I recently wrote an article addressing the testability of multiverse models where I made the following statement: “First, multiverse models are not new to the cosmology scene. For example, shortly after Einstein developed the equations for the theory of general relativity, he realized that the solutions to those equations indicated we lived in an expanding universe.” One astute reader challenged my statement with this response:
As far as I remember hearing of Einstein’s views, Einstein thought that, because of gravity, everything in the universe should be rushing together, not apart. This would not be an expanding universe, but rather a contracting universe. Thus, I disagree with the sentence…
In attempting to communicate things more concisely, my original statement caused legitimate confusion. The main point I wanted to emphasize was the fact that Einstein realized the equations of general relativity generically pointed to a dynamic, as opposed to the expected static, universe. In fact, some have criticized Einstein for yielding to his preconceived ideas about the universe instead of trusting his equations and predicting the expansion of the universe. Neil deGrasse Tyson states, “With a non-static universe staring him in the face, Einstein botched the opportunity to predict it and, out of aesthetic preference, instead favored the static model.”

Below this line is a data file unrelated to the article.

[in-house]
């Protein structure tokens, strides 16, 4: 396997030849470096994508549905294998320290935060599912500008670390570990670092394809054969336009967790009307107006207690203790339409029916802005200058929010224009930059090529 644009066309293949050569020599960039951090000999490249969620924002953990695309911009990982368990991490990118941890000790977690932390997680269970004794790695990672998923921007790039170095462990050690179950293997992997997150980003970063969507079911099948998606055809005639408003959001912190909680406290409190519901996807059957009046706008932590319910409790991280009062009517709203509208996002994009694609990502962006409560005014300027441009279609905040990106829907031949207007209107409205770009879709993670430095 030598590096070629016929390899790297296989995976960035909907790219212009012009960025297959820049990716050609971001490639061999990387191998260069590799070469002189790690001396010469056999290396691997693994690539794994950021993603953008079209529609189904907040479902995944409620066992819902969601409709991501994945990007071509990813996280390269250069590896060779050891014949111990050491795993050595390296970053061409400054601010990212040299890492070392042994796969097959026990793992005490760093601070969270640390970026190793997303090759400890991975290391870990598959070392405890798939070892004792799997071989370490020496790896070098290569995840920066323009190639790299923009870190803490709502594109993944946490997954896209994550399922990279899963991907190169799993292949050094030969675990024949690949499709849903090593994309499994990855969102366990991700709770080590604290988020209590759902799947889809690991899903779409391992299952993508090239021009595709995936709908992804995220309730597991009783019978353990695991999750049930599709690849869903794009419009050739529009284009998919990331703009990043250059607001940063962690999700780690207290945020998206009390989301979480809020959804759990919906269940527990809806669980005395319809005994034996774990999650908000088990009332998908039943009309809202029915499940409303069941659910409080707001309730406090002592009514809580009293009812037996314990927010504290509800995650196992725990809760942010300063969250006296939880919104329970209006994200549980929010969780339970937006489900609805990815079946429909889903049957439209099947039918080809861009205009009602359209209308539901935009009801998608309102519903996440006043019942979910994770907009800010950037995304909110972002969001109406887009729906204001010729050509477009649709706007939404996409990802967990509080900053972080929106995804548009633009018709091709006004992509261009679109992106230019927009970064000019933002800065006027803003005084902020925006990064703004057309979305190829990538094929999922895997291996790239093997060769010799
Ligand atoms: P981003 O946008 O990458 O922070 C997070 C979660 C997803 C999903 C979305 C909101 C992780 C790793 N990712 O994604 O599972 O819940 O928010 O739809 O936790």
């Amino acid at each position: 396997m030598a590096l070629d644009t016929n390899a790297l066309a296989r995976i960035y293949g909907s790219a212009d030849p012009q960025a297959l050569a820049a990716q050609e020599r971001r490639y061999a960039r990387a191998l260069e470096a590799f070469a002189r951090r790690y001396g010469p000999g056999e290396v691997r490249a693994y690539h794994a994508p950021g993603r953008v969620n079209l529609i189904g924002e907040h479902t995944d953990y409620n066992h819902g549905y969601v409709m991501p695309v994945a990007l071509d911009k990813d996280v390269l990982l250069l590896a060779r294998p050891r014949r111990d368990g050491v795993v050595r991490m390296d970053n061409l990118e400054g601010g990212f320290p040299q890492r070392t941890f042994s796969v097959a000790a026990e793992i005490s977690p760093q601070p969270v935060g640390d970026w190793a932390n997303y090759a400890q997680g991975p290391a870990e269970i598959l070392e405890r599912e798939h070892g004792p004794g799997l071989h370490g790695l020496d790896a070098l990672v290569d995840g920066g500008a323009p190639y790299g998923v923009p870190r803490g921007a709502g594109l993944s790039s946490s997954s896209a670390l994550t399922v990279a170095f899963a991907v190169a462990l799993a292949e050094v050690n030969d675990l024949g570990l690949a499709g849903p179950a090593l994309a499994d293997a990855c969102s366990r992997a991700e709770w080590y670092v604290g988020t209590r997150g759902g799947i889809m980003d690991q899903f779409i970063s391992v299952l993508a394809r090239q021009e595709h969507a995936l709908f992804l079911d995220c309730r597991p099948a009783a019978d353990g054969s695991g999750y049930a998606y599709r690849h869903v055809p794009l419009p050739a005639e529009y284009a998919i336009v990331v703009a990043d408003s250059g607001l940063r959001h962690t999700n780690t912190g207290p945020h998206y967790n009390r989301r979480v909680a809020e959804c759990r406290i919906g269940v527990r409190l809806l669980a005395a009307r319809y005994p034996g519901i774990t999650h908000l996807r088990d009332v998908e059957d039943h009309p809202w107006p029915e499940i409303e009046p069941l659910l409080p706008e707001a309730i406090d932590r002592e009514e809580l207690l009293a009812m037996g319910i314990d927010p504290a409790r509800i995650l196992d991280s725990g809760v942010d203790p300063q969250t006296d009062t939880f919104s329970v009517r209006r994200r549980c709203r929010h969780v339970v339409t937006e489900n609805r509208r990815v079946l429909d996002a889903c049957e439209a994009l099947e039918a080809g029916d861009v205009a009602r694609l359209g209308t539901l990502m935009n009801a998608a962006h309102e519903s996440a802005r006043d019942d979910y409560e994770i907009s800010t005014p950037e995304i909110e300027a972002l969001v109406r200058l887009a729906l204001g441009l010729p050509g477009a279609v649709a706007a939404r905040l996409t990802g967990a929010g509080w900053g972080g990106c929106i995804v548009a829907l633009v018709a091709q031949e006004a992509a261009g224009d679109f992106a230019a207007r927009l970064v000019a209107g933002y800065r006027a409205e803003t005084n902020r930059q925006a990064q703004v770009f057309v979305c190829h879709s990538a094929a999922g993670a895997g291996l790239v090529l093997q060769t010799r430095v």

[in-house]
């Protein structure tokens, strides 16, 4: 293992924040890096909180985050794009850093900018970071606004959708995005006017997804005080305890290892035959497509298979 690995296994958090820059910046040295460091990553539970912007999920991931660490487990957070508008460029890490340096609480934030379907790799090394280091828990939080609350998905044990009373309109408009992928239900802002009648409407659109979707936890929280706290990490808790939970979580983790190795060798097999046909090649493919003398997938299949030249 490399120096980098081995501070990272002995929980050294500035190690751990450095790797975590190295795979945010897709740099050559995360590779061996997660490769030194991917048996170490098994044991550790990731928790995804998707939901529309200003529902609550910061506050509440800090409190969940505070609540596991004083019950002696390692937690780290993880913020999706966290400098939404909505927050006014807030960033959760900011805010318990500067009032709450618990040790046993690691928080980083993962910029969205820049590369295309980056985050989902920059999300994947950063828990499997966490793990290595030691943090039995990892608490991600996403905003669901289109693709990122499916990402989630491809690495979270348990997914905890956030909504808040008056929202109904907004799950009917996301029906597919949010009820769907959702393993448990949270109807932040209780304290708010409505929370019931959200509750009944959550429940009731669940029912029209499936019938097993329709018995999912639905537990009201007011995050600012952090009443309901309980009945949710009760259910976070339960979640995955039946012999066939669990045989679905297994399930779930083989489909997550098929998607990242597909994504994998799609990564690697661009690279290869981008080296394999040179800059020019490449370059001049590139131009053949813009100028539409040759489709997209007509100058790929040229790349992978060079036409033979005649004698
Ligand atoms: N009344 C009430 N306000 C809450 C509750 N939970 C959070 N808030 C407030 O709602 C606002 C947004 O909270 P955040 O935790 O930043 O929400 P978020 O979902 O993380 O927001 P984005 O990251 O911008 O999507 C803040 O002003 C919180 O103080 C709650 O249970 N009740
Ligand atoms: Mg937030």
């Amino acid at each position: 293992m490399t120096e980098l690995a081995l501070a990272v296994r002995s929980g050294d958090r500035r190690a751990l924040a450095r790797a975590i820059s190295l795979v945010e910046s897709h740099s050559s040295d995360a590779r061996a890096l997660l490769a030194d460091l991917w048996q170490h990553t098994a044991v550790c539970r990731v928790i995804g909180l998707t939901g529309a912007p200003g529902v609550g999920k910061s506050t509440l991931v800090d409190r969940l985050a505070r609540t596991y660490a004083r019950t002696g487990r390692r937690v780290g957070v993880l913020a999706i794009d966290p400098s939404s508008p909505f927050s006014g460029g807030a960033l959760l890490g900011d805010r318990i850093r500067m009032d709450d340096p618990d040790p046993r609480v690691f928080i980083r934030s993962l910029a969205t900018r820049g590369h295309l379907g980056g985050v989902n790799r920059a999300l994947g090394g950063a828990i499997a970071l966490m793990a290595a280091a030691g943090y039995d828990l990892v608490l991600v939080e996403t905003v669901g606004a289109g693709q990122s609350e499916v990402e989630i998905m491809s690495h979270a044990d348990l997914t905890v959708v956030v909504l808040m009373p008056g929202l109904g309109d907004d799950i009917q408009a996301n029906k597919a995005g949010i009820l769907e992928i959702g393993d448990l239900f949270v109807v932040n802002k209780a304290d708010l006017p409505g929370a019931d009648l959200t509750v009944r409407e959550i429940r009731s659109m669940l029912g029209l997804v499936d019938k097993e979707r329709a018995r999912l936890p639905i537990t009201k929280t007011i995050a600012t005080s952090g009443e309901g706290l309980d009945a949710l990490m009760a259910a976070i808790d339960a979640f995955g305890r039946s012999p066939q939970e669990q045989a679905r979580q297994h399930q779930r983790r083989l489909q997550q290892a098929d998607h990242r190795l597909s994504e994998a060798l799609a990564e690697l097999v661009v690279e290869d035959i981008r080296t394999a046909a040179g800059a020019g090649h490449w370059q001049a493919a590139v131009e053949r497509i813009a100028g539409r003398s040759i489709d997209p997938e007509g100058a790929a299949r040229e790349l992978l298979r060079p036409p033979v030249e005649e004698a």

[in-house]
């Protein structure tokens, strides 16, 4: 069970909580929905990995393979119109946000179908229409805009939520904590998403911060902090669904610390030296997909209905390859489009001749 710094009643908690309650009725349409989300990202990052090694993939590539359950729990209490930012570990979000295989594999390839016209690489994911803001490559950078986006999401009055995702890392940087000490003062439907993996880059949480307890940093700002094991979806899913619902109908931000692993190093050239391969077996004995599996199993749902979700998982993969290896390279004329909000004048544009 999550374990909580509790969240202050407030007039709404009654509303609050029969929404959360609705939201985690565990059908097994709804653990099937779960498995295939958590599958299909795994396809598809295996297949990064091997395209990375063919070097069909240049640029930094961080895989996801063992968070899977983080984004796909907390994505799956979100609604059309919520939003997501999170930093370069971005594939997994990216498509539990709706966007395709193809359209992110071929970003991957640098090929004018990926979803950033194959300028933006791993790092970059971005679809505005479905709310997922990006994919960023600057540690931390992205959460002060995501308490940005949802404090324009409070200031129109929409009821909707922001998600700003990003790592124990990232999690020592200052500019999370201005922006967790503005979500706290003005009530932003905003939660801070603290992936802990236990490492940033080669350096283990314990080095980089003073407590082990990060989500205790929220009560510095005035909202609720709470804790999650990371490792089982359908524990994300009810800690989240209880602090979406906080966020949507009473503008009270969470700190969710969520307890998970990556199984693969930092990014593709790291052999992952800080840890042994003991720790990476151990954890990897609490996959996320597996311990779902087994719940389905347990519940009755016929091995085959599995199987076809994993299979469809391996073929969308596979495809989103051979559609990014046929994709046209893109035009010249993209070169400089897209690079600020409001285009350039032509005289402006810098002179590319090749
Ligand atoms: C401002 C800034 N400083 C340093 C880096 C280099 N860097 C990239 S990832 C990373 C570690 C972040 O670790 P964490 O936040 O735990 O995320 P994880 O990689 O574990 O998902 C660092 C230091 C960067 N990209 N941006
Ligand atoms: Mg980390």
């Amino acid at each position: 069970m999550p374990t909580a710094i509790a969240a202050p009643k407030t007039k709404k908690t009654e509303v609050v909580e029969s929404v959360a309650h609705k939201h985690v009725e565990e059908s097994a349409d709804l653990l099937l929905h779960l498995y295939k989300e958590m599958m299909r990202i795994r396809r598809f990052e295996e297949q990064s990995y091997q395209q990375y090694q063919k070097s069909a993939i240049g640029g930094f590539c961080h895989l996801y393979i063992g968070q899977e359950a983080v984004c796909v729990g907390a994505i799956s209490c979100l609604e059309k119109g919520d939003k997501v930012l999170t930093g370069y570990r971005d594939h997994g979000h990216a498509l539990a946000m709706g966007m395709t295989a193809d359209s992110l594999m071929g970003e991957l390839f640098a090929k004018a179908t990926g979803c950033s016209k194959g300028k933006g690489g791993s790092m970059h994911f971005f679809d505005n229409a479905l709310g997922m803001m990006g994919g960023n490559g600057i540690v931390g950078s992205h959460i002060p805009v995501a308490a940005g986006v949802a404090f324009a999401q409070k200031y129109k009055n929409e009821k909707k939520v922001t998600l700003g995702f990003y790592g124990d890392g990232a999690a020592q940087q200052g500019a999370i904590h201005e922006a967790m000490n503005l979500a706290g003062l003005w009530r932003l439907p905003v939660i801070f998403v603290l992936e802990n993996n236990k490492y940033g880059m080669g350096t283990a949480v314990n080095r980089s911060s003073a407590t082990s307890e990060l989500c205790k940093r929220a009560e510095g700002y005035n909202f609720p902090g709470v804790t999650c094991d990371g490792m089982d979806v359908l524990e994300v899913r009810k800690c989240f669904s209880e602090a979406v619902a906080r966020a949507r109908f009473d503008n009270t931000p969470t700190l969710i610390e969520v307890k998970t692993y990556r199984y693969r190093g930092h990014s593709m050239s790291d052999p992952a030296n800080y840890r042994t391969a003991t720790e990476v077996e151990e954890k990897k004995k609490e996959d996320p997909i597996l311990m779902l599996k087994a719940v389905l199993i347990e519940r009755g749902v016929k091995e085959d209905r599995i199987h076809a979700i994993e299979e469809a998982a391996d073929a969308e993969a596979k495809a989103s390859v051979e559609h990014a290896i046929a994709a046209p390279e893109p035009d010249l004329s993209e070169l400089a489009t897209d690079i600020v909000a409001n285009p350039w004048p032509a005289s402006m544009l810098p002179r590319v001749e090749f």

A decade or so after Einstein published his theory of general relativity, Edwin Hubble’s observations demonstrated that we live in an expanding universe rather than a collapsing one, thus helping to confirm that universe had a beginning. This new data prompted some cosmologists, including Einstein, to adopt steady-state and oscillating universe models in order to avoid a genuine beginning. The oscillating universe model proposes an endless (or incredibly large) number of cycles where the universe starts in a small, extremely dense state, expands for billions of years, then contracts back to the incredibly small state and starts the whole process over. As long as the number of cycles exceeds one, this oscillating model describes a multiverse.
For clarity, Einstein believed in a static universe and that the only way to overcome the known gravitational effects (that cause the universe to collapse) was by introducing the infamous “cosmological constant.” Eventually, Hubble’s observations falsified this belief, at which point Einstein adopted the oscillating universe model.